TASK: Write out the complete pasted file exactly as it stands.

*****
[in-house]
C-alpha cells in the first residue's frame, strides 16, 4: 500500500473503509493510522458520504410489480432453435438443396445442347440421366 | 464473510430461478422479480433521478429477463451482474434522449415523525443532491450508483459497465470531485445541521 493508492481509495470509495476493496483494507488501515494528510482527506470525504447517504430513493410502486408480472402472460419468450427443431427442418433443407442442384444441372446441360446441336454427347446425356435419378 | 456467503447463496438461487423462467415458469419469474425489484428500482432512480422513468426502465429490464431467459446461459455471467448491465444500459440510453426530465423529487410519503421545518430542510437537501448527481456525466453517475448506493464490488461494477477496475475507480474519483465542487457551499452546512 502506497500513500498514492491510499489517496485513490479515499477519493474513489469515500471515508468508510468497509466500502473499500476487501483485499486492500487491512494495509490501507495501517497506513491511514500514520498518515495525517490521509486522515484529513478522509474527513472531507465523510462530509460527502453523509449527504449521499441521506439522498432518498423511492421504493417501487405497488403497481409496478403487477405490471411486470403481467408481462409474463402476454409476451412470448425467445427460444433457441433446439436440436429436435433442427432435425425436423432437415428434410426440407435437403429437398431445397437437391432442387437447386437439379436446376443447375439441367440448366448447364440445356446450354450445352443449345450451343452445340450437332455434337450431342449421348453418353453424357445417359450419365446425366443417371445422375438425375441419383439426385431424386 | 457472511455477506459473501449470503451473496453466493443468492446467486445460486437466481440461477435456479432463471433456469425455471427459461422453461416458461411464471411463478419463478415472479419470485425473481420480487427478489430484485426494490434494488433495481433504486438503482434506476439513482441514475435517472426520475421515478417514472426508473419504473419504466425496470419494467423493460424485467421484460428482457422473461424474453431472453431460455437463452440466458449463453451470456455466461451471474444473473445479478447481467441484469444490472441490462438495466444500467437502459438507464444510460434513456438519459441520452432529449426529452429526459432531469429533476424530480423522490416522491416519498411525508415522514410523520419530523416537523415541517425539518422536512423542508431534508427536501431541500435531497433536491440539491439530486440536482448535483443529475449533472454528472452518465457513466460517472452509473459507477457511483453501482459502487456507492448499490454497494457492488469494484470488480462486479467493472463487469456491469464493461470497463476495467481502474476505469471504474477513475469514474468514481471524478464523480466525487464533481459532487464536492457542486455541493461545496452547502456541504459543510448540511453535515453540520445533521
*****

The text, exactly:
[in-house]
C-alpha cells in the first residue's frame, strides 16, 4: 500500500473503509493510522458520504410489480432453435438443396445442347440421366 | 464473510430461478422479480433521478429477463451482474434522449415523525443532491450508483459497465470531485445541521 493508492481509495470509495476493496483494507488501515494528510482527506470525504447517504430513493410502486408480472402472460419468450427443431427442418433443407442442384444441372446441360446441336454427347446425356435419378 | 456467503447463496438461487423462467415458469419469474425489484428500482432512480422513468426502465429490464431467459446461459455471467448491465444500459440510453426530465423529487410519503421545518430542510437537501448527481456525466453517475448506493464490488461494477477496475475507480474519483465542487457551499452546512 502506497500513500498514492491510499489517496485513490479515499477519493474513489469515500471515508468508510468497509466500502473499500476487501483485499486492500487491512494495509490501507495501517497506513491511514500514520498518515495525517490521509486522515484529513478522509474527513472531507465523510462530509460527502453523509449527504449521499441521506439522498432518498423511492421504493417501487405497488403497481409496478403487477405490471411486470403481467408481462409474463402476454409476451412470448425467445427460444433457441433446439436440436429436435433442427432435425425436423432437415428434410426440407435437403429437398431445397437437391432442387437447386437439379436446376443447375439441367440448366448447364440445356446450354450445352443449345450451343452445340450437332455434337450431342449421348453418353453424357445417359450419365446425366443417371445422375438425375441419383439426385431424386 | 457472511455477506459473501449470503451473496453466493443468492446467486445460486437466481440461477435456479432463471433456469425455471427459461422453461416458461411464471411463478419463478415472479419470485425473481420480487427478489430484485426494490434494488433495481433504486438503482434506476439513482441514475435517472426520475421515478417514472426508473419504473419504466425496470419494467423493460424485467421484460428482457422473461424474453431472453431460455437463452440466458449463453451470456455466461451471474444473473445479478447481467441484469444490472441490462438495466444500467437502459438507464444510460434513456438519459441520452432529449426529452429526459432531469429533476424530480423522490416522491416519498411525508415522514410523520419530523416537523415541517425539518422536512423542508431534508427536501431541500435531497433536491440539491439530486440536482448535483443529475449533472454528472452518465457513466460517472452509473459507477457511483453501482459502487456507492448499490454497494457492488469494484470488480462486479467493472463487469456491469464493461470497463476495467481502474476505469471504474477513475469514474468514481471524478464523480466525487464533481459532487464536492457542486455541493461545496452547502456541504459543510448540511453535515453540520445533521